Philippines, Vulnerable to Rising Global Temperatures

By: Reigh John Bench Almendras
August 15, 2022

Image courtesy of the UN News.

The Philippines has been experiencing aggressive typhoons, rising water levels, and abnormality in heat during summer in the past few years and are expected to further worsen in the future due to the rising global temperatures.

According to the Intergovernmental Panel on Climate Change’s (IPCC) Special Report on global warming, global temperature is nearing 1.5 degrees Celsius above pre-industrial levels. 

Former Department of Environment and Natural Resources (DENR) undersecretary and climate justice activist Antonio Gabriel La Viña said in a recent media interview that if rising global temperature persists, life will be more challenging as the lives of the Filipinos will be directly affected alongside natural resources and species in the country.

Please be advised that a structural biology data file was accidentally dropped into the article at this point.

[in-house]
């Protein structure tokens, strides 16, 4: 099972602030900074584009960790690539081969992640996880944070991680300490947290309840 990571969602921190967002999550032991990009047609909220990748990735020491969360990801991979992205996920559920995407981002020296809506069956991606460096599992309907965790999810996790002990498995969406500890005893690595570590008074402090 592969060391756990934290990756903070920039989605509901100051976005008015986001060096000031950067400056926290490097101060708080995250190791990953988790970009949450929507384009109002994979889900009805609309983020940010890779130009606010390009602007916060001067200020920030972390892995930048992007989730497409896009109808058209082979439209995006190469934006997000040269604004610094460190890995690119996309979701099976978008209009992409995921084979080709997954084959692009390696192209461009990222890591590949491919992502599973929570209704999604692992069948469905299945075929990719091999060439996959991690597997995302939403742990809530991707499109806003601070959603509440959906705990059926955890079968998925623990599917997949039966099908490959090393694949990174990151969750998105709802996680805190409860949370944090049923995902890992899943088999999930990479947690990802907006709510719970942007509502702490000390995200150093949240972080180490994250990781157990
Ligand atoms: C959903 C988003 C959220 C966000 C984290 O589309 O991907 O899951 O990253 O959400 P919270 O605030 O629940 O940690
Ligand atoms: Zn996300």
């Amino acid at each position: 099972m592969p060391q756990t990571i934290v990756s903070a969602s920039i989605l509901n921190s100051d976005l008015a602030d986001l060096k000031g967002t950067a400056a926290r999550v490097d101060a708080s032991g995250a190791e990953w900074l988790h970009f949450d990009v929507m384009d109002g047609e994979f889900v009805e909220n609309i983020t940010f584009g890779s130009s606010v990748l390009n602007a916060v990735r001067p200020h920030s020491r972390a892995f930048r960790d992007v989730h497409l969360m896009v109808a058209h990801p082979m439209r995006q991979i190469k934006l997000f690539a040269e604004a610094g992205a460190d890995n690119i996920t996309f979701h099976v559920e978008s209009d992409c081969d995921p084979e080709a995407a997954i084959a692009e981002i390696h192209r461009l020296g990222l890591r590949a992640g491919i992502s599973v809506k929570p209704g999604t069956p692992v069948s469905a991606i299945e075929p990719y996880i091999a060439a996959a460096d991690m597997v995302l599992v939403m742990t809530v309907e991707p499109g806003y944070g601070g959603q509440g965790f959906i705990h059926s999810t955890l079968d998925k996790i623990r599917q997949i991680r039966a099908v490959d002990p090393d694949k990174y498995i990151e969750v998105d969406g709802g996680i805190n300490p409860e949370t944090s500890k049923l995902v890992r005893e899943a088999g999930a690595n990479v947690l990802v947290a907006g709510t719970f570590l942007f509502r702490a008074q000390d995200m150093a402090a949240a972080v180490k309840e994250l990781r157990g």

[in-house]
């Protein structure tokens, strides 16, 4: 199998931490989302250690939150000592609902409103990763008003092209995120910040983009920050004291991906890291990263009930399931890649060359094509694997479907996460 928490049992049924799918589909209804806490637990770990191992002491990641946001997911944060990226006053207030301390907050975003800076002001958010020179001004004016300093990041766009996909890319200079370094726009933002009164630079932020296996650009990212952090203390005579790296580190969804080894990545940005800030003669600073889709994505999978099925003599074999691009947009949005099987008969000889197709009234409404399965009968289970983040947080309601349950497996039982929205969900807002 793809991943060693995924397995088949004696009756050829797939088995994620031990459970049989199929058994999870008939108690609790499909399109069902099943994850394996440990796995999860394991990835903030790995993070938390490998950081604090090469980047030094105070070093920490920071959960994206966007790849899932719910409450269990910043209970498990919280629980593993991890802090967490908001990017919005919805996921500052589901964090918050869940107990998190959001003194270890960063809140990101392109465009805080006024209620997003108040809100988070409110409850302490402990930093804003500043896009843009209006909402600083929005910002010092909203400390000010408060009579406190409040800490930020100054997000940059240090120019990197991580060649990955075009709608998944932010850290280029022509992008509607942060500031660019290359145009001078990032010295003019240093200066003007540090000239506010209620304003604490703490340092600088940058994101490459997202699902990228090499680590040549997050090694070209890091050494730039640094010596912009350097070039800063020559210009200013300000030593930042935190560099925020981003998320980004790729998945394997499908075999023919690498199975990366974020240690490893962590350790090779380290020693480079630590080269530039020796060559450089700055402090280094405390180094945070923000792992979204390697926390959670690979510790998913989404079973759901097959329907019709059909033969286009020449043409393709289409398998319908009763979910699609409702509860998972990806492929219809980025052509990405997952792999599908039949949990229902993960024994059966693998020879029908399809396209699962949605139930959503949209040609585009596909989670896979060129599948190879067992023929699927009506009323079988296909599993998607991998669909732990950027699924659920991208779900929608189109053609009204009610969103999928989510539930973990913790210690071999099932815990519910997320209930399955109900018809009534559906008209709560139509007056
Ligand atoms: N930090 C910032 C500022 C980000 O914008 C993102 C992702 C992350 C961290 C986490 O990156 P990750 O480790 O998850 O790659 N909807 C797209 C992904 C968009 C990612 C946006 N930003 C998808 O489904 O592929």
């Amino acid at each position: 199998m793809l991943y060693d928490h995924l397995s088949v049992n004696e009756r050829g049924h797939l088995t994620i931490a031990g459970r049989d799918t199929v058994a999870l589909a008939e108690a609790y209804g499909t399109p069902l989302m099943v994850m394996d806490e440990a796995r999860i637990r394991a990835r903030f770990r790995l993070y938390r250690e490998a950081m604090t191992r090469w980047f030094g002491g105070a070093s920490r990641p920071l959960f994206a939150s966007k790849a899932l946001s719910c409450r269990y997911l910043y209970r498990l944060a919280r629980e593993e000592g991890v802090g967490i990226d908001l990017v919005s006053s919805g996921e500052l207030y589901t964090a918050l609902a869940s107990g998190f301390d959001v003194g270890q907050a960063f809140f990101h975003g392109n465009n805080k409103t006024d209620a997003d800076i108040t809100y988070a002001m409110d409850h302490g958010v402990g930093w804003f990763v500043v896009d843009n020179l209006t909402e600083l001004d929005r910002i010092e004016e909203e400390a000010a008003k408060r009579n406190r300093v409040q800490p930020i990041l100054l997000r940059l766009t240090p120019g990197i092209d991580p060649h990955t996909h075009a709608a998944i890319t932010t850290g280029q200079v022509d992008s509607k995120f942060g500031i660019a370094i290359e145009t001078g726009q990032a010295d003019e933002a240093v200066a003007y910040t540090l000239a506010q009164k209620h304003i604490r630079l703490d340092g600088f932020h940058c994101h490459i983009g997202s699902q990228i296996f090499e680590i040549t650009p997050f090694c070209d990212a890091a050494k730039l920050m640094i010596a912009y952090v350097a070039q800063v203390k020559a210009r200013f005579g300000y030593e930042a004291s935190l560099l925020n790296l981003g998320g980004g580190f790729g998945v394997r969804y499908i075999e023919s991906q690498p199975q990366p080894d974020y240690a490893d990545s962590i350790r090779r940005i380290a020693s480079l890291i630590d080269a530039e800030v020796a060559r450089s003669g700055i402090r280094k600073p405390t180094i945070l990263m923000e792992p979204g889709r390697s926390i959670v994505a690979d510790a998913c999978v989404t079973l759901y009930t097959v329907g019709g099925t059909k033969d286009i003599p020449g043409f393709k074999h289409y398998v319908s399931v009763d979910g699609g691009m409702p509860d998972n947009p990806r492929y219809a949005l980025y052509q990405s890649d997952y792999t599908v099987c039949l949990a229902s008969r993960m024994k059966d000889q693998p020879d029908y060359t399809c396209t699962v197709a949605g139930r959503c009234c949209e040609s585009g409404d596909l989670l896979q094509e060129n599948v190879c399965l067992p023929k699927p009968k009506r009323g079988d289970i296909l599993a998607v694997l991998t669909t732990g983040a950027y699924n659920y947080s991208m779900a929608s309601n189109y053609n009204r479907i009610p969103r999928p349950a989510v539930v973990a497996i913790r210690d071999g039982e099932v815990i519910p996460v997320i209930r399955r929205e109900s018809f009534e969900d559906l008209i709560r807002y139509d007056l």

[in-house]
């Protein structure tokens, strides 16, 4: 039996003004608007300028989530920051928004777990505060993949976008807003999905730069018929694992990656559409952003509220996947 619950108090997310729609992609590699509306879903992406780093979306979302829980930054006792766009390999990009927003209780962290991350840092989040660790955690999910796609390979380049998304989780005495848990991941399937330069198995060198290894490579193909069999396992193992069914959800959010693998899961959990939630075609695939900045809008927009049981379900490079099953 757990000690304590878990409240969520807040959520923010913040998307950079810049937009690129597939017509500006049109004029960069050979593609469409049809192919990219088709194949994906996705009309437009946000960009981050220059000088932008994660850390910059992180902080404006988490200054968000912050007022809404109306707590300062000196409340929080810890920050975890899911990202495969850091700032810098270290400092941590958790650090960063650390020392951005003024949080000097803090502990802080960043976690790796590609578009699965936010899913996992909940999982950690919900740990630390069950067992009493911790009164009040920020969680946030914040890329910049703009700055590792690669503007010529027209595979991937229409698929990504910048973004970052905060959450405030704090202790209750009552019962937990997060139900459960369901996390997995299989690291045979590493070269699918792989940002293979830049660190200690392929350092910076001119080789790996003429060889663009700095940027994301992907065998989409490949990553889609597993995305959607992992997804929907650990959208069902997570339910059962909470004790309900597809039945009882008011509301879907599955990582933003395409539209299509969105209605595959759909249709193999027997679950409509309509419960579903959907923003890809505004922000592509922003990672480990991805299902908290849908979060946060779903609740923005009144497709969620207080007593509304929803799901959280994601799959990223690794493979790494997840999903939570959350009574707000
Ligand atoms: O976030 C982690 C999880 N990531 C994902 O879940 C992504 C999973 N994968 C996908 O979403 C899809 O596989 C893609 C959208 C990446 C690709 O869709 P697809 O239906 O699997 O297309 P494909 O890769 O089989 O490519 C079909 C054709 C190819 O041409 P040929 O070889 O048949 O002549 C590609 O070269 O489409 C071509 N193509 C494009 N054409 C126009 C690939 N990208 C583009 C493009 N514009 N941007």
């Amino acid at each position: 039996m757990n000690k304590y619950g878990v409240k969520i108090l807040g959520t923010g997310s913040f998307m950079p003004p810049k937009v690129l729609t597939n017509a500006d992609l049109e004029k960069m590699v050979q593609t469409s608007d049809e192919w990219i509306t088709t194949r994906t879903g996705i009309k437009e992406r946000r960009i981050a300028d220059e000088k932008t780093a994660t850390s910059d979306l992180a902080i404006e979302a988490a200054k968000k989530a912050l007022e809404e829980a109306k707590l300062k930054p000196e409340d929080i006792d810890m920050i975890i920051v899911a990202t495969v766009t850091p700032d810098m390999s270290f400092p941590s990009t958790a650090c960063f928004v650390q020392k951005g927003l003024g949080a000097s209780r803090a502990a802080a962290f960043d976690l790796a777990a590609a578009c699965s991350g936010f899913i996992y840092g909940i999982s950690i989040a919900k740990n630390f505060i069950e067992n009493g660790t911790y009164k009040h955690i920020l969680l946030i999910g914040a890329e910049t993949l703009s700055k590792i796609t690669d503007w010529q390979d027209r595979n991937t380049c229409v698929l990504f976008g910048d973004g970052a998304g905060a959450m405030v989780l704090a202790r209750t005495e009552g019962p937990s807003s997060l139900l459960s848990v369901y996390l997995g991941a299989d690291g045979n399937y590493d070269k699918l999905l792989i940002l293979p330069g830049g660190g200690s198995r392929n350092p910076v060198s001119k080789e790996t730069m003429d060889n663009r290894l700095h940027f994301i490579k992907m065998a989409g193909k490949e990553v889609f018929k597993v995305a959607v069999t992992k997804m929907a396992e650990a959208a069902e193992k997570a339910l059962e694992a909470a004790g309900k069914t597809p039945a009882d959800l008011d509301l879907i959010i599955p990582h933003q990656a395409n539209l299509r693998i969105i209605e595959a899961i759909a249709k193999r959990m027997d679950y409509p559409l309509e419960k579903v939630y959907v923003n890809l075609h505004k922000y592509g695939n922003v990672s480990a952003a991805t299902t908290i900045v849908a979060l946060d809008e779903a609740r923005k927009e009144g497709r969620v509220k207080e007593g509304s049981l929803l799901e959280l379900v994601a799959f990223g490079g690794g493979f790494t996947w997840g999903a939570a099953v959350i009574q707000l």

According to a study by the Institute for Economics and Peace published in 2019, the Philippines tops one as the country at higher risk in Southeast Asia in the climate crisis with a score of 8.5.

The rising sea levels is expected to contribute to the risks the Philippines must mitigate. In 2100, a large portion of Metro Manila is expected to be submerged in water. Marine resources are also at stake because the temperature rise disrupts water ecosystems and causes marine animals to migrate. 

The temperature rise is also expected to create stronger typhoons, which the country is vulnerable to. In recent years, Super typhoons have caused the loss of lives, livelihoods, and resources. 

On Friday, August 5, 2022, Makati City Mayor Abby Binay announced a climate emergency and urged all stakeholders and citizens to participate in the implemented initiatives, such as switching to electronic vehicles, installing solar panels to promote the use of renewable energy, and minimizing greenhouse gas emissions.

Makati City is one of the low-lying cities in Metro Manila due to its vulnerability to floods and landslides. The projects of the city are expected to hamper the aggressive rise in temperature and its aftermath to avoid loss of livelihood, relocation of families, and casualties.

The country is yet to update, review, and fully implement the Climate Change Act (RA 9729) of 2010.